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If I'm not mistaken Roger Corman once told to Francis Ford Coppola before making his mandatory tour-de-force "Apocalypse Now" to not go to the jungle film this movie. He went through countless troubles and challenges, almost thought of committing suicide and three years later he released his masterpiece to the world, winning lots of praise, money and awards and mentions in lists of best films ever made. After him, other directors went to do the same trying to make their dreams come true: Ruggero Deodato, Roland Joffé and Werner Herzog, the latter having one great similarity with Coppola: both films they made were also followed by a documentary revealing the troubles of the production from beginning to end; "Apocalypse Now" is followed by "Hearts of Darkness" while "Fitzcarraldo" is followed by "Burden of Dreams", an documentary directed by Les Blank pointing the semi-disastrous filmmaking of one of the greatest films ever made.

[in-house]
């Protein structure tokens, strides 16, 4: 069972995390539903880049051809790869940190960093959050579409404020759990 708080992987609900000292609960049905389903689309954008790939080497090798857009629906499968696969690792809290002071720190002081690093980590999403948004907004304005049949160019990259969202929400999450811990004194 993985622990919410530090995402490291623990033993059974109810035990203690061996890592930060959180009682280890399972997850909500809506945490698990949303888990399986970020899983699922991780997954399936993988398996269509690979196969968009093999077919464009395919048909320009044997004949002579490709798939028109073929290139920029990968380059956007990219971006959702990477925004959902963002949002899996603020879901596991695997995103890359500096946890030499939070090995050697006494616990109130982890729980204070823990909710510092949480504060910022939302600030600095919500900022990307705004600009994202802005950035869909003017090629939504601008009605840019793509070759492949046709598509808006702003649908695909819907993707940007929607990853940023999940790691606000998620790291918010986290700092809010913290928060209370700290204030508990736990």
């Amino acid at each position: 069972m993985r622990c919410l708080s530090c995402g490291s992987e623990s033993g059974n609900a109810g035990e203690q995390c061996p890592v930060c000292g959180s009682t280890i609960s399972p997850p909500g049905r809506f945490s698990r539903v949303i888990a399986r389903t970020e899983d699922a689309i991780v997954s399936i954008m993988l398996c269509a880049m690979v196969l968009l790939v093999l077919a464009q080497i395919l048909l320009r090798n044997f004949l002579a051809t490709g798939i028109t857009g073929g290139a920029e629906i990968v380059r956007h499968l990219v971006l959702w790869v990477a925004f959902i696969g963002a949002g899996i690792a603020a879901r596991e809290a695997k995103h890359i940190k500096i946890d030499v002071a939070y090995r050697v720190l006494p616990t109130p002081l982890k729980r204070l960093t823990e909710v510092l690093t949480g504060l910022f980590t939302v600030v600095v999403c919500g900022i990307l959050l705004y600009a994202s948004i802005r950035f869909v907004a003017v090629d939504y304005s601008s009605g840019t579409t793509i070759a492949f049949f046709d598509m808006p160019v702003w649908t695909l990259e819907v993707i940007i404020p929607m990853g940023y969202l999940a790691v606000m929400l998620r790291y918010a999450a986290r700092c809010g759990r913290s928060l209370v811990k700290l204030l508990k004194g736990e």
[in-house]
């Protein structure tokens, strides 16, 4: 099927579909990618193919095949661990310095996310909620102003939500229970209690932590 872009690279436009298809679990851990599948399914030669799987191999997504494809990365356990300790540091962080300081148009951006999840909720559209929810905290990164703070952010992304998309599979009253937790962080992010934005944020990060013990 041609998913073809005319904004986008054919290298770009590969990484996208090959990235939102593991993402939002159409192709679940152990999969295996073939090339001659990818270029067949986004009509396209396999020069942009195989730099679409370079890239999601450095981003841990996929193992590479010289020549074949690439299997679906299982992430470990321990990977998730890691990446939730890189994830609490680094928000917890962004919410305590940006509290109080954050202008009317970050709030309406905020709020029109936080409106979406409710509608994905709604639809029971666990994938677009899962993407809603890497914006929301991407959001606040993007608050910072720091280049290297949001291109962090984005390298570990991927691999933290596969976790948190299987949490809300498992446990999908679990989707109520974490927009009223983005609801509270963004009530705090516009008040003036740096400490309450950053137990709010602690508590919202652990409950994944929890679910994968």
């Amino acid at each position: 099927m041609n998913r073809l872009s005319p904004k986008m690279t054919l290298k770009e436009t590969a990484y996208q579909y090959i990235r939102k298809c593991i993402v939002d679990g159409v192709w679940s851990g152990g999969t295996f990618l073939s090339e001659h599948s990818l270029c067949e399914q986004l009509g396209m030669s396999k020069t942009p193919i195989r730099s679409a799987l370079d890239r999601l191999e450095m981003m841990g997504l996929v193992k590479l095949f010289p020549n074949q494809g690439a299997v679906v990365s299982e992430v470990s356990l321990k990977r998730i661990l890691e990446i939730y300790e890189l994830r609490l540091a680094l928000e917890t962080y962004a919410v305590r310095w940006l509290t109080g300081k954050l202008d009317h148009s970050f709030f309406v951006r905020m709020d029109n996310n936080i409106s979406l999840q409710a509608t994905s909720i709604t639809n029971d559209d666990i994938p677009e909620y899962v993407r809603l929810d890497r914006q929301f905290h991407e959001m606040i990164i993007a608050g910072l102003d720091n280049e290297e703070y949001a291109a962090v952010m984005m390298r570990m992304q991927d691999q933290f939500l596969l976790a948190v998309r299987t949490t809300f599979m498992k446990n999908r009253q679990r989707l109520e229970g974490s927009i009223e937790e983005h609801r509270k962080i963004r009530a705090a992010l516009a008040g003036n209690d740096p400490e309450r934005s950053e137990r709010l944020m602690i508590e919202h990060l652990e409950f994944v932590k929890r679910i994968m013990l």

We are guided by Herzog and a female voice over that tell us the unfortunate series of events that surrounded the filming of "Fitzcarraldo" during four years in Peru (I was disappointed by the fact they didn't show what happened in Brazil, where they filmed some scenes too but I guess the major problem was in Peru). From possible attacks of Indians who disliked the film's production in their territory to the point of threatening the crew, then moving to another location; the day-by-day of shooting in complicated locations and with many different cultures; the forced departure of two of the main actors (Jason Robards and Mick Jagger) which caused a delay in production since they had to film all over again; an aerial accident that left some serious victims (this wasn't well explained) these and more are among the several problems encountered by everybody involved in "Fitzcarraldo".